A key scene in your registration of the concert in India was the friction between frontman Youssef and his predecessor Lemar about the representation of Afghanistan. Was there ever any disagreement between you and the band about that scene?
We had contracts signed with every member. I wouldn’t have gotten that access if they hadn’t allowed it in the first place. And when we got to the India situation, it would have been so easy to cut that as in: they finish the gig, the crowd’s screaming and we cut to a plane flight or them in bed and that’s the end of it. But there was something else. There was the tension of the two frontmen being on stage together for the first time. Lemar was the man who ran that band. He was very vocal and very passionate about his country, whereas Youssef is the classic kind of frontman who just wants to rock out. He wanted to have a good time and he wasn’t interested in politics. And they butted heads. That was an interesting thing to watch from a filmmaker’s perspective. I wanted to show the reality of what happened after the concert, because there was a lot of expectation at that concert and things boiled over. It’s not always sex, drugs and rock ‘n’ roll. Especially if you’re a band from a country like Afghanistan. It’s good to show that and not just have a clean cut of all the highs and not show the lows.
You have filmed the band and the scene for seven years. How do you decide what makes the cut?
There were members that didn’t make the cut, there were other recordings that didn’t make the cut, there’s another half a dozen concerts that didn’t make the cut, there was the in-band fighting about really silly stuff… It’s just not that interesting. Every band fights. we know that. It was more about the cultural exchange and the cultural challenge for them in the country. It’s hard to squeeze that into ninety minutes. There was talk at one point of doing a mini-series, which I kind of laughed at, but we definitely had enough content for that. It’s just one of those things, you’ve got ninety minutes, you make do with what you’ve got. And I hope that we’ve got as much of the story across in that.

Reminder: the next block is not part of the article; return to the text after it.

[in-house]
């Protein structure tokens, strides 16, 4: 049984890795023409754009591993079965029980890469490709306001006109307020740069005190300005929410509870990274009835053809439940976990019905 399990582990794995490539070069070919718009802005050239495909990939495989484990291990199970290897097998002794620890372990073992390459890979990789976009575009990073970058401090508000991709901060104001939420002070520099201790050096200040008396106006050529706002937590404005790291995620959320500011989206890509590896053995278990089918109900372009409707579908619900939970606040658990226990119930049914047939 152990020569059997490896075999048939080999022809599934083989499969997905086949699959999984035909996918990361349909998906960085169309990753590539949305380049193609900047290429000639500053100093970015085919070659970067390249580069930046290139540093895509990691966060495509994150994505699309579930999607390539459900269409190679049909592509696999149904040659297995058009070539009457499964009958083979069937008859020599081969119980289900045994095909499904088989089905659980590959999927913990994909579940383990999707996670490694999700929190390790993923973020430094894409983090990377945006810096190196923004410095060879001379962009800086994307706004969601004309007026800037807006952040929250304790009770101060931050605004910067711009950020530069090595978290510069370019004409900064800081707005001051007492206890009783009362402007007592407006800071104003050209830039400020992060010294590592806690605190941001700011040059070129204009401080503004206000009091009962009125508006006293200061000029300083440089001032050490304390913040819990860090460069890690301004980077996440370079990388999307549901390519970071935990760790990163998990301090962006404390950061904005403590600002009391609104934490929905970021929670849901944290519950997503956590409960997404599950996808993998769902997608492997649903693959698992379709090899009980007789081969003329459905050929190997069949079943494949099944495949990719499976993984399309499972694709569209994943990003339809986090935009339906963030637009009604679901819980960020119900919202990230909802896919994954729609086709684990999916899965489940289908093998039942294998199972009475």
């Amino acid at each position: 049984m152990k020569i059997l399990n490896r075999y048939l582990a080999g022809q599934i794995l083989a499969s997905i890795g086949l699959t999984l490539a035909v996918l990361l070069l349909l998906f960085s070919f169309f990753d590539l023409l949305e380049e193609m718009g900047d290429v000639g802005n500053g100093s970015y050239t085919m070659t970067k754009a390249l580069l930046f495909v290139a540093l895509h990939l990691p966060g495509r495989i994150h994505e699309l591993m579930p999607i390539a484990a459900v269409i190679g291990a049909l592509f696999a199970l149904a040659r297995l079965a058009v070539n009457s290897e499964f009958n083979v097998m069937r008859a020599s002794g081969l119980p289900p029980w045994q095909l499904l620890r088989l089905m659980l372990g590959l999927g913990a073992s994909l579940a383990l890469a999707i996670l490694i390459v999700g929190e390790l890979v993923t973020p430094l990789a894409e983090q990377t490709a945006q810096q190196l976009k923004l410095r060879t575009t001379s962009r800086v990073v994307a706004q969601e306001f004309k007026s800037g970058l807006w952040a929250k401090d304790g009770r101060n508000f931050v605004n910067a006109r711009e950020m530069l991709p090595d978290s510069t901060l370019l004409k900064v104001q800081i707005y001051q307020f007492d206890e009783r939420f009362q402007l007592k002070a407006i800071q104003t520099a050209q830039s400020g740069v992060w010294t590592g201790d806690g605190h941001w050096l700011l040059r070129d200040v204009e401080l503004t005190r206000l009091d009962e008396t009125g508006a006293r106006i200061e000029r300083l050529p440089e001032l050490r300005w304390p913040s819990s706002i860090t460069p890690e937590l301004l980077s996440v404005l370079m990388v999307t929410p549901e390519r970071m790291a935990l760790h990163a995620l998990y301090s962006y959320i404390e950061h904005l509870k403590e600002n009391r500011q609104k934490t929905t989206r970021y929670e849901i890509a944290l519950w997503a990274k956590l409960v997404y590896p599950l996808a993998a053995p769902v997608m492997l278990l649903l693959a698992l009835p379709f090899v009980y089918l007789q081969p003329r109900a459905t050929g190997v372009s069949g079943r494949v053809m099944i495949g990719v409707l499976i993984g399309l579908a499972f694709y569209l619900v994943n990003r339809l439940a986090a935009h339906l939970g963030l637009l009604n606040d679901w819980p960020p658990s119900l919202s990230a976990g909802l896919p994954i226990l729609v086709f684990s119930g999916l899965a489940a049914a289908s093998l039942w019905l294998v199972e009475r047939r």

Yesterday we had a press screening and Youssef was present. That was the first time anyone in the band was seeing the film. And I watched him more than I watched the film itself. He just had a smile on his face. He said he relived all those memories and saw the truth in what happened. That’s all I ever wanted. I wanted to try and relate the fact as close as possible. Obviously you’ve got a narrative and an audience that you want to entertain. You don’t want to lose them. But at the same time, the five most important audience members I have is the band. And after that, the second most important audience I have is the Afghan and expat community that were there along with the band. Before I even go to an international audience, that’s what I sort of had to tick off, to verify that this film is what it represents.

Intervention

With all of the political and religious tensions in the area, were some of the ideas you proposed to the band too reckless?
There is a fine line between brave and reckless. And I think the only way to succeed in such an environment is to serve that fine line. And I served it, whether it be with festivals or taking the show on the road. Or having musicians in my house every day, because I lived in a residential area. I didn’t lived in a compound protected by security and the normal kind of precautions that the western community did. I lived like Afghans did. With the Afghans. So that frequency in my house was also a risk, because it doesn’t take long for the neighbors to know what’s going on. The neighborhood talked. We got kicked out of houses, because we were playing music. And there were situations where Afghans would be pulled aside and they’d be questioned: what’s with the foreigner you work with?